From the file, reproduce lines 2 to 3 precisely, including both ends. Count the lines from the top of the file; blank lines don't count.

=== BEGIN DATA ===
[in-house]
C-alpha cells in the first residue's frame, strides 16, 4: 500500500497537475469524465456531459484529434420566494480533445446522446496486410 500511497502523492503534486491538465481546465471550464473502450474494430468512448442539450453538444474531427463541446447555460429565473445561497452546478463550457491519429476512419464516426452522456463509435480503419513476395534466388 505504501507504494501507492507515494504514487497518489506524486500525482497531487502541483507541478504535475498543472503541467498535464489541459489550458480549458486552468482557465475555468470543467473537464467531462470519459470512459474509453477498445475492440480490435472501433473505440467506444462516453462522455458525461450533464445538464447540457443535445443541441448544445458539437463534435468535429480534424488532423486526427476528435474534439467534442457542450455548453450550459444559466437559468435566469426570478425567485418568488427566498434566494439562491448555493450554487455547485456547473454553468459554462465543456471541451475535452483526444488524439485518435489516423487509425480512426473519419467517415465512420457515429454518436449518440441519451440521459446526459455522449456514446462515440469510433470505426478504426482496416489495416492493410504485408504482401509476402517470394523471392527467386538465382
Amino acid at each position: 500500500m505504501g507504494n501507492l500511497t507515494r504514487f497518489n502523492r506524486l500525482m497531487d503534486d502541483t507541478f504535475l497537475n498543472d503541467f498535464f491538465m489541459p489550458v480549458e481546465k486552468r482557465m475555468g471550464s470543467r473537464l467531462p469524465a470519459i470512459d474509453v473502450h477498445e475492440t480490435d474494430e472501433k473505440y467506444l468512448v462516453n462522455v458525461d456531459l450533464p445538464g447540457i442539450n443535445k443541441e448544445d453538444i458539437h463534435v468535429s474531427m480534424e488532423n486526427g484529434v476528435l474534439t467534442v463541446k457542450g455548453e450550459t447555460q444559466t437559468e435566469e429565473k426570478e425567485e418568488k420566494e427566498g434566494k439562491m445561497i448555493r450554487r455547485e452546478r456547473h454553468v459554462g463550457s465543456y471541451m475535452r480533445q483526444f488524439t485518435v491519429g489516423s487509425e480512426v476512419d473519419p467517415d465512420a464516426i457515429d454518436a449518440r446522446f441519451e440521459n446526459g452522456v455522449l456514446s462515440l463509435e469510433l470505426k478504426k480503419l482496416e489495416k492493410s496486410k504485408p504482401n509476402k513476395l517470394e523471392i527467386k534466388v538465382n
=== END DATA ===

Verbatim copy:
C-alpha cells in the first residue's frame, strides 16, 4: 500500500497537475469524465456531459484529434420566494480533445446522446496486410 500511497502523492503534486491538465481546465471550464473502450474494430468512448442539450453538444474531427463541446447555460429565473445561497452546478463550457491519429476512419464516426452522456463509435480503419513476395534466388 505504501507504494501507492507515494504514487497518489506524486500525482497531487502541483507541478504535475498543472503541467498535464489541459489550458480549458486552468482557465475555468470543467473537464467531462470519459470512459474509453477498445475492440480490435472501433473505440467506444462516453462522455458525461450533464445538464447540457443535445443541441448544445458539437463534435468535429480534424488532423486526427476528435474534439467534442457542450455548453450550459444559466437559468435566469426570478425567485418568488427566498434566494439562491448555493450554487455547485456547473454553468459554462465543456471541451475535452483526444488524439485518435489516423487509425480512426473519419467517415465512420457515429454518436449518440441519451440521459446526459455522449456514446462515440469510433470505426478504426482496416489495416492493410504485408504482401509476402517470394523471392527467386538465382
Amino acid at each position: 500500500m505504501g507504494n501507492l500511497t507515494r504514487f497518489n502523492r506524486l500525482m497531487d503534486d502541483t507541478f504535475l497537475n498543472d503541467f498535464f491538465m489541459p489550458v480549458e481546465k486552468r482557465m475555468g471550464s470543467r473537464l467531462p469524465a470519459i470512459d474509453v473502450h477498445e475492440t480490435d474494430e472501433k473505440y467506444l468512448v462516453n462522455v458525461d456531459l450533464p445538464g447540457i442539450n443535445k443541441e448544445d453538444i458539437h463534435v468535429s474531427m480534424e488532423n486526427g484529434v476528435l474534439t467534442v463541446k457542450g455548453e450550459t447555460q444559466t437559468e435566469e429565473k426570478e425567485e418568488k420566494e427566498g434566494k439562491m445561497i448555493r450554487r455547485e452546478r456547473h454553468v459554462g463550457s465543456y471541451m475535452r480533445q483526444f488524439t485518435v491519429g489516423s487509425e480512426v476512419d473519419p467517415d465512420a464516426i457515429d454518436a449518440r446522446f441519451e440521459n446526459g452522456v455522449l456514446s462515440l463509435e469510433l470505426k478504426k480503419l482496416e489495416k492493410s496486410k504485408p504482401n509476402k513476395l517470394e523471392i527467386k534466388v538465382n